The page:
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A Treasure Field to be Explored and Exploited: PTS Latin American Periodical Collection

Dr. Luis N. Rivera-Pagán

By: Luis N. Rivera-Pagán


Last October, a friend died in Puerto Rico and I was asked to go home and preach a memorial homily to celebrate his life of commitment to the Reign of God. Drafting the sermon, I remembered that a small book, published 1965 in Río Piedras, Puerto Rico, included a contribution of his on theological education in Latin America. I went to Princeton Theological Seminary (PTS) library and, eureka! there was a copy of the book. It also happens to be the first book ever edited by Justo L. González.

Three years ago I had to write a lecture on Oscar Amulfo Romero, for Drew’s Hispanic theological program. I found then that PTS library has one of the best bibliographical collections on the martyr Archbishop. This year, I devoted my inaugural address as PTS Henry Winters Luce Professor of Ecumenics to the last writings of Bartolomé de las Casas. PTS library, as Gustavo Gutiérrez discovered when he was visiting professor several years ago, has excellent sources on the sixteenth-century Christianization of the Americas. Its periodical collection of Latin American ecclesiastical and theological matters is probably the best in the United States and certainly one of the best in the world. It includes journals one did not even know existed!

There are historical reasons for the wealth of this collection. As always in history, there are names to be remembered, administrators like John A. Mackay, PTS President from 1936 to 1959, who was fluent in Spanish, had traveled and worked for a good number of years in Latin America and Spain, and had written a dissertation on Unamuno; scholars like Richard Shaull, PTS Professor of Ecumenics from 1962 to 1980, fluent in Spanish and Portuguese, and well known and respected through Latin America. Enrique Dussel has rightfully considered him one of the antecessors of Latin American liberation theology. They made the right decisions to make sure that PTS library would be home to a splendid Latin American bibliographical collection.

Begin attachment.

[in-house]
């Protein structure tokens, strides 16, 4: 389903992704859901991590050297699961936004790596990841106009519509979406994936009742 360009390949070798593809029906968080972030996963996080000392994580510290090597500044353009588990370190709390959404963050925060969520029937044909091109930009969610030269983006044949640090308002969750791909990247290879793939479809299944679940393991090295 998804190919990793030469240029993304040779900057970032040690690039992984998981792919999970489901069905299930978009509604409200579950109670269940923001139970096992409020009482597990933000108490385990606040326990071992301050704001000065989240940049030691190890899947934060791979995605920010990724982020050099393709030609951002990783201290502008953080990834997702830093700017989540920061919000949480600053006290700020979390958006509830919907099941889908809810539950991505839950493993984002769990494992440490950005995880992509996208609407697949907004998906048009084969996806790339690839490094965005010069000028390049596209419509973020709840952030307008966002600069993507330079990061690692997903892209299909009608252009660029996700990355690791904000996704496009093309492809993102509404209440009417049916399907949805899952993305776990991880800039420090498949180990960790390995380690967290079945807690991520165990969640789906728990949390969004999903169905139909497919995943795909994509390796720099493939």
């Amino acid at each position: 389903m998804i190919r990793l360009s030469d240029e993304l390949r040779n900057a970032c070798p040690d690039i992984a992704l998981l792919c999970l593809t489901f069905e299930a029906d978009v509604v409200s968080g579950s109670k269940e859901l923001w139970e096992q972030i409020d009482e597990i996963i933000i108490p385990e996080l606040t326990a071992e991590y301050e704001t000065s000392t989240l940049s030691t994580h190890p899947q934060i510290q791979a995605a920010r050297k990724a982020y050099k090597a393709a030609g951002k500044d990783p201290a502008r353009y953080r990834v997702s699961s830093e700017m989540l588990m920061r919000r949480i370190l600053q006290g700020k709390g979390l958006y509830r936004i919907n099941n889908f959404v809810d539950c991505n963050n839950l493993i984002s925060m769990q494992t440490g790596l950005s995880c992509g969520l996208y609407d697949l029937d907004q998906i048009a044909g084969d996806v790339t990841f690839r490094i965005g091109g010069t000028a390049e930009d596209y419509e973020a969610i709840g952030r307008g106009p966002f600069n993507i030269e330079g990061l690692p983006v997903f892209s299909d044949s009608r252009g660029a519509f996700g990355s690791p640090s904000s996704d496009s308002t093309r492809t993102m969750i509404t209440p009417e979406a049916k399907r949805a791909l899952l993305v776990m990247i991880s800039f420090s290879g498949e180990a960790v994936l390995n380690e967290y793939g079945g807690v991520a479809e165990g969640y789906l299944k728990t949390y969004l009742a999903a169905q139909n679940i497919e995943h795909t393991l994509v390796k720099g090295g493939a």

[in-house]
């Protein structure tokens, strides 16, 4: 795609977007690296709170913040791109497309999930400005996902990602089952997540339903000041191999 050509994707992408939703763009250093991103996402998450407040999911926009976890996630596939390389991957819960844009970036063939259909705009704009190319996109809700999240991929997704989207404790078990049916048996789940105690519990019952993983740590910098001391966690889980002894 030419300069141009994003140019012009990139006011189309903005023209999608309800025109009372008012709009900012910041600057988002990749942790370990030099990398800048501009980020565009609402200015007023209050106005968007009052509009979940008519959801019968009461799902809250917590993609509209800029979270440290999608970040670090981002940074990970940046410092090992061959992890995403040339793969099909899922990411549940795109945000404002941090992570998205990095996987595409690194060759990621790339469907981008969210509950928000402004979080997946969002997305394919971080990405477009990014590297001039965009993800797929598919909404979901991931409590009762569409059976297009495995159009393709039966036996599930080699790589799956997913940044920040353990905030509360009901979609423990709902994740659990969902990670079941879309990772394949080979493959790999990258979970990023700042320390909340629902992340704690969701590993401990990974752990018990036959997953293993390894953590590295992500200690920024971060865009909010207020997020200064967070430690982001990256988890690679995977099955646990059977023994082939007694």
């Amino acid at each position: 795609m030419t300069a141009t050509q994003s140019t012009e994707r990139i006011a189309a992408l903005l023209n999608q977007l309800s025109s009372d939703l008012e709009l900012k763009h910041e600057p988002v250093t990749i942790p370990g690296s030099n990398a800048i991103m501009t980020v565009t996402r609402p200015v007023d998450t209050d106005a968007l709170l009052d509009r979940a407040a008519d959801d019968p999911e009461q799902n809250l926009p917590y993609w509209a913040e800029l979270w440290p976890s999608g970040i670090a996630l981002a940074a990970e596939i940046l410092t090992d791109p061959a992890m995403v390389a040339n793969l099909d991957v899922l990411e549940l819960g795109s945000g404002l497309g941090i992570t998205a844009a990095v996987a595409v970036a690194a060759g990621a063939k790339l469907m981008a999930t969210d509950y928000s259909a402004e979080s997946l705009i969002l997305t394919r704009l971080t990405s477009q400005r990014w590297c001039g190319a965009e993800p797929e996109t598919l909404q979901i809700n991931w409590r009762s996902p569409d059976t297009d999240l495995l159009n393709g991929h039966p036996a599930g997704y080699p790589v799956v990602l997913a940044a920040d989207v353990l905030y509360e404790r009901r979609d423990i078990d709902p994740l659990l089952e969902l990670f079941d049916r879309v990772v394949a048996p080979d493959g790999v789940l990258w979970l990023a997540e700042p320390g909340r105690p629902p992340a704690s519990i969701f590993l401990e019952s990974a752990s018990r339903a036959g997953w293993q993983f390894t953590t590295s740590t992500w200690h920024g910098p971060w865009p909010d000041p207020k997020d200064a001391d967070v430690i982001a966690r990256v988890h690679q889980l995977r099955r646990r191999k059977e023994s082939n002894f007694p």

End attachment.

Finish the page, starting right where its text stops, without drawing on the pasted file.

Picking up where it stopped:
PTS library has shown its serious engagement to house and preserve a rich and diverse Latin American ecclesiastical and theological bibliographical collection. During the last years, under the influence of the growing U.S. Hispanic/Latino/a theologies and some of its institutional expressions, like the Hispanic Theological Initiative and the Hispanic Summer Program, the collection has expanded to include matters regarding the U.S. Hispanic/Latino/a churches. It houses, for example, the last doctoral dissertations written by Hispanic theologians.

Alas! This seems to be unbeknownst to many students, professors, researchers, and ministers with interest in the variegated field of Latin American and Hispanic/Latino/a religiosities. The good news is that it is there; the bad news is that it is there. It is a treasure field waiting to be explored and exploited. What is a library for? A paradisiacal labyrinth to lose one’s way and, in the process, find oneself, would be Jorge Luis Borges reply.

- Dr. Rivera-Pagán, HTI 2000–2001 mentor and the Henry Luce Professor of Ecumenics and Mission at Princeton Theological Seminary. Originally published in Journeys 3, no. 1, p. 6. Reproduced by permission from Luis N. Rivera-Pagán.

Bibliographic records for individual titles in the Latin American Periodical Collection appear in the Wright Library catalog and, when the exact title is known, can be searched using the Journal title field. To retrieve a list of all the titles in the collection, type Latin American Periodicals in the Author search.

A number of these materials have also been digitized and included in the Theological Commons, a digital library of materials on theology and religion, developed in partnership with the Internet Archive. Browse the Latin America Collection within the Theological Commons.

HTI 2000–2001 mentor and the Henry Luce Professor of Ecumenics and Mission Emeritus at Princeton Theological Seminary Luis N. Rivera-Pagán extols the Library's "serious engagement to house and preserve a rich and diverse Latin American ecclesiastical and theological bibliographical collection."